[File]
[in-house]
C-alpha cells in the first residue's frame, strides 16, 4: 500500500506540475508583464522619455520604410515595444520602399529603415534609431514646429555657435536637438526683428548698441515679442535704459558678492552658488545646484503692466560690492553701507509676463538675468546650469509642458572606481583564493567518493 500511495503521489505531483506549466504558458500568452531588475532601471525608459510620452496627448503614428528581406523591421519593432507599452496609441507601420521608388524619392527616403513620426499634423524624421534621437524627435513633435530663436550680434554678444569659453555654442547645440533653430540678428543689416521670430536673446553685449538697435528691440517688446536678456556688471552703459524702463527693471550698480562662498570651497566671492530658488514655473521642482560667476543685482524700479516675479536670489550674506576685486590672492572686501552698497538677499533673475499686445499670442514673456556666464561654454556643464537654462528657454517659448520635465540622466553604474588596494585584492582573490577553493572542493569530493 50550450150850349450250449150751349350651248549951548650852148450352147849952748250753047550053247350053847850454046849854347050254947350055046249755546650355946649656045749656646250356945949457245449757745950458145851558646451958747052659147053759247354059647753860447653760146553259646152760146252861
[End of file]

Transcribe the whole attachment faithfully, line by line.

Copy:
[in-house]
C-alpha cells in the first residue's frame, strides 16, 4: 500500500506540475508583464522619455520604410515595444520602399529603415534609431514646429555657435536637438526683428548698441515679442535704459558678492552658488545646484503692466560690492553701507509676463538675468546650469509642458572606481583564493567518493 500511495503521489505531483506549466504558458500568452531588475532601471525608459510620452496627448503614428528581406523591421519593432507599452496609441507601420521608388524619392527616403513620426499634423524624421534621437524627435513633435530663436550680434554678444569659453555654442547645440533653430540678428543689416521670430536673446553685449538697435528691440517688446536678456556688471552703459524702463527693471550698480562662498570651497566671492530658488514655473521642482560667476543685482524700479516675479536670489550674506576685486590672492572686501552698497538677499533673475499686445499670442514673456556666464561654454556643464537654462528657454517659448520635465540622466553604474588596494585584492582573490577553493572542493569530493 50550450150850349450250449150751349350651248549951548650852148450352147849952748250753047550053247350053847850454046849854347050254947350055046249755546650355946649656045749656646250356945949457245449757745950458145851558646451958747052659147053759247354059647753860447653760146553259646152760146252861